Here are two of the three different versions:


 “A well-regulated Militia being necessary to the security of a free State, the right of the people to keep and bear arms shall not be infringed.”

(The 2nd Amendment Foundation uses this version.)

“A well regulated Militia,
being necessary to the security of a free State,
the right of the people to keep and bear Arms,
shall not be infringed.”

 (Many argue this is the official version; the copy of the Constitution on hand at the National Archives has 3.  This is also the version used by            the NRA and The Cornell University Law School.)

Gun advocates have argued that what comes before the comma in the one-comma version is merely preamble and that the emphasis lies in the individual’s right to keep and bear arms.  Gun opponents have argued that the crux of the amendment lies in the first two clauses of the three-comma version, adding also that “militia” and “state” are capitalized, while people is not.

I have more to say on this subject, particularly on that of girls and guns, so stay tuned for that post.

In the meantime, I will end with this.  While I am by no means an advocate of complete gun bans as I have tried to make clear, I do believe the government can and should do more to ensure safe and responsible gun ownership, particularly with regard to sounder background checks prior to issuance of permits.  A May 2008 study in the American Journal of Preventive Medicine found that the 12 states that require local, and not just federal (NICS) background checks, had the lowest firearm suicide and homicide rates. The local checks provided crucial information regarding history of mental institutionalization, domestic violence, restraining orders, etc. that the federal checks did not. The government should heed these findings and either mandate both types of queries or do something to facilitate the transmission of such pivotal information from the local to the federal level.


Please share your comments here, not on FB 😉

3 Responses to “To Ban or not to Ban Firearms?”
  1. Jay Arnold says:

    I think the right to bear arms has to be looked at in the context and overall spirit of the Bill of Rights. The Bill of Rights was specifically created to protect the rights of individuals from government intrusion.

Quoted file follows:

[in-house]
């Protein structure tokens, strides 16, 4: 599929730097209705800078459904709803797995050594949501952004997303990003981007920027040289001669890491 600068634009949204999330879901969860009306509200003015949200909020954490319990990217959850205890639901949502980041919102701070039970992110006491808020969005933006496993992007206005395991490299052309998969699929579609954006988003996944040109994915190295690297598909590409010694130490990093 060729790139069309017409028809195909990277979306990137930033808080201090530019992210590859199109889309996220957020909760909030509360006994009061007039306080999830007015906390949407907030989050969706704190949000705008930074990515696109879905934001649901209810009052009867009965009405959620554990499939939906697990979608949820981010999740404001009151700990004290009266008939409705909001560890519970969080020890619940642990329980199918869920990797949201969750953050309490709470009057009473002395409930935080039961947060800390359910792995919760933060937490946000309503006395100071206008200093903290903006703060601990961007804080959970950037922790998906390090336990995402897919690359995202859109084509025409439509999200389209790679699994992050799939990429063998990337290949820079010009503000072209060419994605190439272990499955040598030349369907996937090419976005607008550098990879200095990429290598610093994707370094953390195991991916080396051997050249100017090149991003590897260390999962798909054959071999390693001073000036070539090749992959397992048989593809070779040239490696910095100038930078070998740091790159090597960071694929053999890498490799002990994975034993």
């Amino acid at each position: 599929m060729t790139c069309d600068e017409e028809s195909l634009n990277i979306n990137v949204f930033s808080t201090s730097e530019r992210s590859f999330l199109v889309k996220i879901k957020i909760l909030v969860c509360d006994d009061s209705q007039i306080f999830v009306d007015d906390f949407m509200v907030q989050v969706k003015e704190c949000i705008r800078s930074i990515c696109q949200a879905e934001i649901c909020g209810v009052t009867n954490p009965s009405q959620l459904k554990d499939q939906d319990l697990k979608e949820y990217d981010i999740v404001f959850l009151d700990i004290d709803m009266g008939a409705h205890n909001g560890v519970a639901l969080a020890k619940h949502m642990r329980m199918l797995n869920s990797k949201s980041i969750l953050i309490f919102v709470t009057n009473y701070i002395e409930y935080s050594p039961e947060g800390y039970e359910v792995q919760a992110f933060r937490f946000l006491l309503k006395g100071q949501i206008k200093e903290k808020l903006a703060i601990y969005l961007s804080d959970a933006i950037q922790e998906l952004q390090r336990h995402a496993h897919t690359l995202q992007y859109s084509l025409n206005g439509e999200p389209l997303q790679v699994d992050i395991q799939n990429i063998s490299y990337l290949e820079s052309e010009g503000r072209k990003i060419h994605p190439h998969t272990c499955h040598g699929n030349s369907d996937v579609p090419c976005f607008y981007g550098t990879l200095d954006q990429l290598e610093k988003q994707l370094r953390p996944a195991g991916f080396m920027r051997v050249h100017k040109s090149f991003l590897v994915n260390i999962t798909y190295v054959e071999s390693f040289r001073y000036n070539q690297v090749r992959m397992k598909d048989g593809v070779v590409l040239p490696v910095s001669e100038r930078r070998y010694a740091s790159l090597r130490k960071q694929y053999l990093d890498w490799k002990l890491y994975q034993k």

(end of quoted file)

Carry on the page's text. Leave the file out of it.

In that sense, the right to bear arms appears unequivocal and an outright ban would appear to fly in the face of a constitutionally protected right.

    However, and this is a big one, there is no reservation of gun control laws falling strictly under the purview of states rights. And to the extent that states have attempted to regulate gun use and ownership, I would suggest that they have failed miserably.

    It is still possible to go to a gun show in Virginia and purchase a semi-automatic weapon without so much as having to show your driver’s license.

    This is more alarming to me than anything else. Rather than any outright ban, I would rather see uniform federal regulations imposed with huge civil and criminal penalties for failure to require regular and thorough background checks.

    To that end, I would also argue that while guns are protected, the sale and distribution of Ammo is not.

    There is no reason that all Ammo could not be sold through the government with a chip and a serial number linked to a specific owner.

    While the above may seem like a call for “big government”, I would argue that it is actually consistent with a view held strongly on both sides of the aisle….a function of the government is to protect our citizens from the tyrany of men, foreign or domestic within the bounds of the constitution. Vigorous and uniform federal regulation seems to me, the most plausible way to achieve this goal.

  2. Burke says:

    As you pointed out, gun ownership does NOT correlate with homicides, in fact, just the opposite. There is already a major deterrent against using guns for crime… increased sentences for gun-related crimes is very well advertised (have you heard the 10-20-life ads?). Trying to avoid gun-related crime and gun related suicide by government control of the guns or ammo is like trying to avoid lynchings and suicides by hanging by having the government ban rope.